With the Originals release now available on CD, SDE spoke to Michael Howe the man responsible for Prince‘s audio archive. Just what exactly does he do and how do they decide what to release? Those and many other questions answered below…
SuperDeluxeEdition: How did you get the role of being Prince’s archivist?
Michael Howe: Well, I was an A&R guy for, I don’t know, 20-25 years or something, most recently at Warner Brothers. And, you know, I worked with Prince when he was alive, toward the very tail end of his life. And then, after he passed away I kind of stayed in the frame, so to speak, and tried to be as helpful to the various and sundry parties who were drifting in and out of the equation, and when the need arose for somebody to basically do what I’m doing, I put my hands up and left Warner and went over to work for the estate. That’s how it happened.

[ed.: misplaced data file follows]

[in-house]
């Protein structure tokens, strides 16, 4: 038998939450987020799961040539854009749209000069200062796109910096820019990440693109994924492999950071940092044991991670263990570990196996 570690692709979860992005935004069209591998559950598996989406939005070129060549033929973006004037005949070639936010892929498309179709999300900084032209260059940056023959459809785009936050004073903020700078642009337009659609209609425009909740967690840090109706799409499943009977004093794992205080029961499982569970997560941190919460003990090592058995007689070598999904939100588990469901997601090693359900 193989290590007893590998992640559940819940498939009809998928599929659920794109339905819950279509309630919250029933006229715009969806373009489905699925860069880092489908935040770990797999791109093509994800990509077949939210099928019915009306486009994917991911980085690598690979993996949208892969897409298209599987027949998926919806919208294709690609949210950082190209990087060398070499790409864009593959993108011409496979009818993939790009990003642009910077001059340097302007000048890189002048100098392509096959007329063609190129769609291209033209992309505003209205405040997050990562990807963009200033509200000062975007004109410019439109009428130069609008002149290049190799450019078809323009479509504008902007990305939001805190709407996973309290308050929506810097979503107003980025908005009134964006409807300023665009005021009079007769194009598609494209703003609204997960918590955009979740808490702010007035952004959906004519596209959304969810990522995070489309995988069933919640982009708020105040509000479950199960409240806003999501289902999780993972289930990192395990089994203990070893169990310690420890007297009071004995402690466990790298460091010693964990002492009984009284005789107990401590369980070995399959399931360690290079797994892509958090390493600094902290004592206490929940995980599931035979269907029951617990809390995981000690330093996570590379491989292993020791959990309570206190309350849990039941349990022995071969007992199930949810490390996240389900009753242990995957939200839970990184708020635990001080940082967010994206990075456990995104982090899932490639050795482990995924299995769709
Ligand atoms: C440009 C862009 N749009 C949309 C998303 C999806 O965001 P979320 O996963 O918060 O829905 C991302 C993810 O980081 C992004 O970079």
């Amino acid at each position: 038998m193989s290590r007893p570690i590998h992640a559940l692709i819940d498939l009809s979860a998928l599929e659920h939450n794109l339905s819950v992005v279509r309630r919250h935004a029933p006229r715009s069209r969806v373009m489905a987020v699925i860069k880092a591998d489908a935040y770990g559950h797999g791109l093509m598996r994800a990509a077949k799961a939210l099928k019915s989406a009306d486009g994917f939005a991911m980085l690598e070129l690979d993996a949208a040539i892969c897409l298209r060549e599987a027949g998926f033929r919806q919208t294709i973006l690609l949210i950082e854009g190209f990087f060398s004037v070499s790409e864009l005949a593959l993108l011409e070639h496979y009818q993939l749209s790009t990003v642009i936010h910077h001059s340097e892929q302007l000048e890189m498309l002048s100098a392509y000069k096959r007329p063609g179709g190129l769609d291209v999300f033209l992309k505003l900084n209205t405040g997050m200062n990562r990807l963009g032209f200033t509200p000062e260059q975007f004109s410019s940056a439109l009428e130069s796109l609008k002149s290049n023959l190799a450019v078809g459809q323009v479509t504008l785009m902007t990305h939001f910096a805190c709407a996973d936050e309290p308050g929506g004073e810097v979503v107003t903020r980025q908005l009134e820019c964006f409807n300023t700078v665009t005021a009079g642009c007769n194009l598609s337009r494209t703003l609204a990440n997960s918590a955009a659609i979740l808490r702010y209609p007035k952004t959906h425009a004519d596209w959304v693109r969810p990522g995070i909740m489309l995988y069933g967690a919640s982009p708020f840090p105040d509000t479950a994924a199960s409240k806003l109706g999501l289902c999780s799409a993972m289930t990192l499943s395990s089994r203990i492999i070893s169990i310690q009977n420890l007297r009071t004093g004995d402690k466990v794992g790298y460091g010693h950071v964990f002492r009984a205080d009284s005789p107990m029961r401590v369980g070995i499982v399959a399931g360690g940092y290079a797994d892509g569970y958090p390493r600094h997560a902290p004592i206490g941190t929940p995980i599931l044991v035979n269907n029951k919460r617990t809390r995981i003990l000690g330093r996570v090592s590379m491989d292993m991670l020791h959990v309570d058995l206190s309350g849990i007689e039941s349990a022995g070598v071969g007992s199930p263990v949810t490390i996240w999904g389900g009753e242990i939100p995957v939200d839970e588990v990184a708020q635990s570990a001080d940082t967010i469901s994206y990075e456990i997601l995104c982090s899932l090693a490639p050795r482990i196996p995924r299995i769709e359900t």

SDE: And how does the relationship with the record companies work, because, obviously, you’ve got different parties involved; Warners who go back a long way, and then you’ve got Sony that own more recent stuff. I mean, are you thinking about things like that when you’re working through the content of the vaults; who might own and where it sits etc.?
MH: Yes, I am, to the extent that I am the guy who, for the most part, A&Rs anything that comes out of a vault – I’m delivering the content to whoever’s going to be releasing it. So, yes, I’m thinking about that every day.
SDE: And is it always obvious who owns what material?